The Leftovers and Bookstores: The Week in Pop-Culture Writing

Highlights from seven days of reading about arts and entertainment


The Leftovers Turned the End of the World Into the Best Show on TV
Alison Herman | The Ringer
The Leftovers inadvertently became a solution to, or at least a respite from, pop culture’s solution addiction. In a TV ecosystem consumed by figuring out either what’s already happened or what will, it’s a relief to have a show that can’t be cracked — and one where cracking it is beside the point. The Leftovers has discovered the creative potential of exploring the fallout of a climax rather than the buildup to one.”

David Lynch Forces Your Brain to Work Differently
Matt Zoller Seitz | Vulture
“This is a series that communicates with us in much the same the way Gordon Cole communicates with his agents, the way Margaret’s log talks to her, and the way the figures in the red room and beyond speak to Cooper. The translation is necessarily inexact, but we get the gist, perhaps more emotionally than rationally. And the undefined areas of the translation are what make Twin Peaks, both versions, works of art as opposed to mere escapism.”

The Women Who Wanted a Revolution
Lovia Gyarkye  | The New Republic
”What emerges from these artifacts is the story of women forced to work in unconventional ways to ensure their voices would be heard, who forged strong bonds to remain sane, and who created community when none could be found. Thirty years later, art from black women like Solange and Beyoncé to Jamila Woods draw inspiration from these early women and their works.”

The Leftovers, Life, Death, Einstein, and Time Travel
Maureen Ryan | Variety
“The thing that unites the characters of The Leftovers is that the Departure confirms their worst fears: that they didn’t deserve to be loved, that they didn’t deserve a family, that they were always in an unstable environment, that, sooner or later, rug was going to be pulled out from under them. They were waiting for it, on some level. In the wake of this worldwide and intimate tragedy, they’ve split; they exist across many dimensions. Like subatomic particles, their trajectories cannot be predicted.”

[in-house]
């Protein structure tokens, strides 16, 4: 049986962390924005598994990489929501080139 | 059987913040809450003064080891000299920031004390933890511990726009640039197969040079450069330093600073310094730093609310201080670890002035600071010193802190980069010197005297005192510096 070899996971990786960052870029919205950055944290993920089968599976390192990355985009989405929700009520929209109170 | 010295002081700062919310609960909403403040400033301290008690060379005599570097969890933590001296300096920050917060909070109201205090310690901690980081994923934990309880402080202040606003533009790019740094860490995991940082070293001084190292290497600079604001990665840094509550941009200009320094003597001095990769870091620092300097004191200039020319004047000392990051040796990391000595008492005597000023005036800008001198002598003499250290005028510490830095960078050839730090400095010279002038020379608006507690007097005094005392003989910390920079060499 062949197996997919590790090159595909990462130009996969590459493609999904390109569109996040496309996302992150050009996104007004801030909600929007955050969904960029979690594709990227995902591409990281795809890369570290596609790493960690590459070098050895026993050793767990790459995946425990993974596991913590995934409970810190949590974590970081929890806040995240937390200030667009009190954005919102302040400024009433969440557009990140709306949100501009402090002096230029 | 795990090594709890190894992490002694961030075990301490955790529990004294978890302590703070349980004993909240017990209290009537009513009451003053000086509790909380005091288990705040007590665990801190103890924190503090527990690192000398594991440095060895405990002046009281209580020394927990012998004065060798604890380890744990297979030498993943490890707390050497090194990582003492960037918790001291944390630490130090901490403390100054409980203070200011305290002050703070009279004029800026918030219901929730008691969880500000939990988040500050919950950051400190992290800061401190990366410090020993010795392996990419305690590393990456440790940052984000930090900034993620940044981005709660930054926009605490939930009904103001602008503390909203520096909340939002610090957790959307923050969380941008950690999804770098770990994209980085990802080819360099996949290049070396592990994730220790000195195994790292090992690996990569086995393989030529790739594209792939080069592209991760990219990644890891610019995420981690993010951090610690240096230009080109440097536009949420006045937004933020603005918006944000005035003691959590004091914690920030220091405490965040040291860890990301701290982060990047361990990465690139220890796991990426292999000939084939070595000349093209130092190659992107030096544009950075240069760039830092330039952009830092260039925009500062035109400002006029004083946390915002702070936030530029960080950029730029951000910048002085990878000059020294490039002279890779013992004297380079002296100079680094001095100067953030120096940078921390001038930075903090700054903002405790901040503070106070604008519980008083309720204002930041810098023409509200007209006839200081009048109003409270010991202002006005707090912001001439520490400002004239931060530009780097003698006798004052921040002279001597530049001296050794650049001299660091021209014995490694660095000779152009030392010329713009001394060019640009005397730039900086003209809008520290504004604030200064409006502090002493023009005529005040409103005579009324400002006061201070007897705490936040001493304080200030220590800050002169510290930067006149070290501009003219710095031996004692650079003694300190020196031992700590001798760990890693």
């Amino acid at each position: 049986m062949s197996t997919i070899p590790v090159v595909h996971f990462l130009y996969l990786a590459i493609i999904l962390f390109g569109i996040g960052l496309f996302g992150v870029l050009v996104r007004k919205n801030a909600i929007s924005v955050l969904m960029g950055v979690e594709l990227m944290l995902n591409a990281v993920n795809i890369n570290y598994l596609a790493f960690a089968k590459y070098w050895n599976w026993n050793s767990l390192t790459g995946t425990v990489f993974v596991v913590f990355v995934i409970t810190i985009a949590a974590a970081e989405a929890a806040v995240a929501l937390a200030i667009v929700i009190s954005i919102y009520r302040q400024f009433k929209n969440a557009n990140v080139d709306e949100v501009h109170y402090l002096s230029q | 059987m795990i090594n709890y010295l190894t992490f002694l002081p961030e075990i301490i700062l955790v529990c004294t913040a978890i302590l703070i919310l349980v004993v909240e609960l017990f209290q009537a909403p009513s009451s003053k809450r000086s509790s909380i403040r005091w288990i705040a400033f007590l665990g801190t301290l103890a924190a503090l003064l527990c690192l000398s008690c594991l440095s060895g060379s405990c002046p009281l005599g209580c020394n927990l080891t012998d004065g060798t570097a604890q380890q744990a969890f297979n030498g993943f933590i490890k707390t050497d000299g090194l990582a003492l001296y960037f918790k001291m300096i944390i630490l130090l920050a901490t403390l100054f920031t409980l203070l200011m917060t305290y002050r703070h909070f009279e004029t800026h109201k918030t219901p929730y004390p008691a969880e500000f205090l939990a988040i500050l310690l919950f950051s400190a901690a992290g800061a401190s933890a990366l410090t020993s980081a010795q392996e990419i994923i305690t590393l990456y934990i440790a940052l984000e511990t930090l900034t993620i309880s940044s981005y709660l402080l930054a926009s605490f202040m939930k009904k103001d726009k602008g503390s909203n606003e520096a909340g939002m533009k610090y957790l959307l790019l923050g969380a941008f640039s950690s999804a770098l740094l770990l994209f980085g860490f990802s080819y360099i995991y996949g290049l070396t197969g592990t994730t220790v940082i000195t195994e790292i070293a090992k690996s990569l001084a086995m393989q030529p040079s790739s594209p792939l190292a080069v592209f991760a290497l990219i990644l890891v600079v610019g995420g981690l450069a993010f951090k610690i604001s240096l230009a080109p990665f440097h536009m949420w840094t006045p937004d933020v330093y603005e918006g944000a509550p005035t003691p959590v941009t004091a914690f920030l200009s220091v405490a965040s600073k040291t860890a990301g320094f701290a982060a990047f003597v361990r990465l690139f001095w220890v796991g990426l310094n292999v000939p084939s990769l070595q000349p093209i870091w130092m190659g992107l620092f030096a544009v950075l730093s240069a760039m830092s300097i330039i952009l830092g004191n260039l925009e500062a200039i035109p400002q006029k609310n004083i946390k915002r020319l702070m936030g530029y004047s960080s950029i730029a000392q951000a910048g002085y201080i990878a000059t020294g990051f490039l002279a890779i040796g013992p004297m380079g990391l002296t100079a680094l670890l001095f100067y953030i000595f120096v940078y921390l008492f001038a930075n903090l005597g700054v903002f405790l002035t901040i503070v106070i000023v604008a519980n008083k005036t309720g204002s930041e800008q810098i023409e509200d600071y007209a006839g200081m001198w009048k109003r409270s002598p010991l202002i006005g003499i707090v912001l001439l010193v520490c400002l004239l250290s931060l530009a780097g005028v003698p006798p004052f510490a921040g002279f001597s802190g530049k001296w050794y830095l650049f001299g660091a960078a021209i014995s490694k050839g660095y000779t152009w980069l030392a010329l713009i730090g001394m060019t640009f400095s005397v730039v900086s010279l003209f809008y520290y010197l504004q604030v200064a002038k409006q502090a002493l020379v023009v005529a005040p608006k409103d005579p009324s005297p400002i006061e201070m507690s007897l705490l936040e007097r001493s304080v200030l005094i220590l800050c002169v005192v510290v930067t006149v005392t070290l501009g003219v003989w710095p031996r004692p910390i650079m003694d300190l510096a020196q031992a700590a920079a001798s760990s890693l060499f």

Supreme Copies: The Instagram That Attempts to Decode Supreme Clothing
Melvin Backman | The New Yorker
“Brian Procell, who opened his Procell Vintage boutique four years ago, is a streetwear picker who takes annual weeks-long trips around the country to source pieces for fashion-house clients. Procell has worked directly with Supreme to find references that designers use as a ‘starting point or blueprint’ for its tees, and his insider status makes him wary of would-be Supreme whisperers. “For a lot of these kids, Instagram is their Wikipedia,’ Procell said.”

The Bachelorette Is the Best Science Fiction on Television
Kevin Nguyen | GQ
“I’ve always preferred The Bachelorette to the original Bachelor. Partly, I think the booze and testosterone-fueled aggression among 30-some male suitors is far funnier. But more to the point, The Bachelorette inverts the existing power balance between men and women, tilting everything in the favor of the Bachelorette. Considering the patriarchal nature of planet Earth, a show that, by definition, gives all the power to a woman might be the show's most sci-fi quality.”

The Woman Working to Open the Bronx's Only Bookstore
Zoë Beery | Broadly
Santos is less optimistic. As she looks for a storefront with a late-2017 opening in mind, she's been courted by a number of property owners, including condo developers who want Lit Bar for their ground-floor retail. ‘I know they're thinking about me as a catalyst for them to bring similar businesses,’ she says. ‘They want to use me as their poster child, some little black girl from the Bronx that they helped, as if that would make everything all good.’”

How Steven Universe, a Joyous Cartoon About Love and Aliens, Used Music to Evolve
Caroline Framke | Vox
“For all its intergalactic drama and hard-won lessons, Steven Universe is still at its core about Steven and his loving family helping each other through whatever comes their way. In the beginning of the show, a ‘crisis’ rarely amounted to more than Steven running out of Cookie Cats. As the show settled into some of its grander ambitions, Sugar began to feel like the theme song—written before much of the Steven Universe’s mythology was even a blip on her radar—needed a tune-up.”